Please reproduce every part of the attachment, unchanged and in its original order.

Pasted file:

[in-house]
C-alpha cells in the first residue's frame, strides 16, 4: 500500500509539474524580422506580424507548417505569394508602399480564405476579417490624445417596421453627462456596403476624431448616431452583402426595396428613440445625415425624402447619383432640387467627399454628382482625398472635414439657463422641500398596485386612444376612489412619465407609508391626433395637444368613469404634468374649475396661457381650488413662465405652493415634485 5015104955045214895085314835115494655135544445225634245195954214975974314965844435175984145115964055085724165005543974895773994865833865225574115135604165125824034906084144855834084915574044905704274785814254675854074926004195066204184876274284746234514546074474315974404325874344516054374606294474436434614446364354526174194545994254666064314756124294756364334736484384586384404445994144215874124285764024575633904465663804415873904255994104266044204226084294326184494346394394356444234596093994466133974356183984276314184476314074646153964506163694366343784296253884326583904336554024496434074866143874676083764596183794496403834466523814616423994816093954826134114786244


[in-house]
C-alpha cells in the first residue's frame, strides 16, 4: 500500500509539474524580422506580424507548417505569394508602399480564405476579417490624445417596421453627462456596403476624431448616431452583402426595396428613440445625415425624402447619383432640387467627399454628382482625398472635414439657463422641500398596485386612444376612489412619465407609508391626433395637444368613469404634468374649475396661457381650488413662465405652493415634485 5015104955045214895085314835115494655135544445225634245195954214975974314965844435175984145115964055085724165005543974895773994865833865225574115135604165125824034906084144855834084915574044905704274785814254675854074926004195066204184876274284746234514546074474315974404325874344516054374606294474436434614446364354526174194545994254666064314756124294756364334736484384586384404445994144215874124285764024575633904465663804415873904255994104266044204226084294326184494346394394356444234596093994466133974356183984276314184476314074646153964506163694366343784296253884326583904336554024496434074866143874676083764596183794496403834466523814616423994816093954826134114786244